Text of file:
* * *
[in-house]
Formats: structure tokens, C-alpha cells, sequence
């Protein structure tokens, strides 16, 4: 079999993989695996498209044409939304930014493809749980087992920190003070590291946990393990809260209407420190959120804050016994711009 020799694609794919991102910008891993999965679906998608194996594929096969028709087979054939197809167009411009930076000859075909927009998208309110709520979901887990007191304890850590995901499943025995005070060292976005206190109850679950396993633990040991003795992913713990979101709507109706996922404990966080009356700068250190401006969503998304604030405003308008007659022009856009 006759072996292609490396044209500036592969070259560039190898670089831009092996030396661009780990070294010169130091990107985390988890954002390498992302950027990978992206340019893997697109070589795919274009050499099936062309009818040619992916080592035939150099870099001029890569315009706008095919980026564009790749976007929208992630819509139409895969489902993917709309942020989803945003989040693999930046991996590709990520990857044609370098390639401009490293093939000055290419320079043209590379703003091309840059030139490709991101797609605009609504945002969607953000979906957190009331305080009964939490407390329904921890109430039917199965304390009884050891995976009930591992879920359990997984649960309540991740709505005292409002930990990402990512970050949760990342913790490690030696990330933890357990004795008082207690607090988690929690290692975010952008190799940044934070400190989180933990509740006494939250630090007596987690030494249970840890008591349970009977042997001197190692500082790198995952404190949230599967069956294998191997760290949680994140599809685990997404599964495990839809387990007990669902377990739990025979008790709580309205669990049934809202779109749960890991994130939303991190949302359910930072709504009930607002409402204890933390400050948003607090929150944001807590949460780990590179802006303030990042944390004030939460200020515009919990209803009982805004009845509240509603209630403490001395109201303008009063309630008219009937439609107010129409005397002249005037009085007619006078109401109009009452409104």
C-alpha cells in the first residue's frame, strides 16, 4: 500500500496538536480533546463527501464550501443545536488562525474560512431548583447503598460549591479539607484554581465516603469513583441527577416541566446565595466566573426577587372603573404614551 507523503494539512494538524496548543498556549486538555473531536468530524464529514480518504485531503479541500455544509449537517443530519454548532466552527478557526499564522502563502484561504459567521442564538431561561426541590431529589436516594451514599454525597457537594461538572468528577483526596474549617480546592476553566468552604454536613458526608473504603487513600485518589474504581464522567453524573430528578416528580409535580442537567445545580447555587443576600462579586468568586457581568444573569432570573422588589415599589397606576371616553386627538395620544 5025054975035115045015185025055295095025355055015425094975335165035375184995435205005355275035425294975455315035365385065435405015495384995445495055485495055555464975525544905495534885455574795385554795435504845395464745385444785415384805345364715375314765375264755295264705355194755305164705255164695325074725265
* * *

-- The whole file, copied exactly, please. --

[in-house]
Formats: structure tokens, C-alpha cells, sequence
């Protein structure tokens, strides 16, 4: 079999993989695996498209044409939304930014493809749980087992920190003070590291946990393990809260209407420190959120804050016994711009 020799694609794919991102910008891993999965679906998608194996594929096969028709087979054939197809167009411009930076000859075909927009998208309110709520979901887990007191304890850590995901499943025995005070060292976005206190109850679950396993633990040991003795992913713990979101709507109706996922404990966080009356700068250190401006969503998304604030405003308008007659022009856009 006759072996292609490396044209500036592969070259560039190898670089831009092996030396661009780990070294010169130091990107985390988890954002390498992302950027990978992206340019893997697109070589795919274009050499099936062309009818040619992916080592035939150099870099001029890569315009706008095919980026564009790749976007929208992630819509139409895969489902993917709309942020989803945003989040693999930046991996590709990520990857044609370098390639401009490293093939000055290419320079043209590379703003091309840059030139490709991101797609605009609504945002969607953000979906957190009331305080009964939490407390329904921890109430039917199965304390009884050891995976009930591992879920359990997984649960309540991740709505005292409002930990990402990512970050949760990342913790490690030696990330933890357990004795008082207690607090988690929690290692975010952008190799940044934070400190989180933990509740006494939250630090007596987690030494249970840890008591349970009977042997001197190692500082790198995952404190949230599967069956294998191997760290949680994140599809685990997404599964495990839809387990007990669902377990739990025979008790709580309205669990049934809202779109749960890991994130939303991190949302359910930072709504009930607002409402204890933390400050948003607090929150944001807590949460780990590179802006303030990042944390004030939460200020515009919990209803009982805004009845509240509603209630403490001395109201303008009063309630008219009937439609107010129409005397002249005037009085007619006078109401109009009452409104």
C-alpha cells in the first residue's frame, strides 16, 4: 500500500496538536480533546463527501464550501443545536488562525474560512431548583447503598460549591479539607484554581465516603469513583441527577416541566446565595466566573426577587372603573404614551 507523503494539512494538524496548543498556549486538555473531536468530524464529514480518504485531503479541500455544509449537517443530519454548532466552527478557526499564522502563502484561504459567521442564538431561561426541590431529589436516594451514599454525597457537594461538572468528577483526596474549617480546592476553566468552604454536613458526608473504603487513600485518589474504581464522567453524573430528578416528580409535580442537567445545580447555587443576600462579586468568586457581568444573569432570573422588589415599589397606576371616553386627538395620544 5025054975035115045015185025055295095025355055015425094975335165035375184995435205005355275035425294975455315035365385065435405015495384995445495055485495055555464975525544905495534885455574795385554795435504845395464745385444785415384805345364715375314765375264755295264705355194755305164705255164695325074725265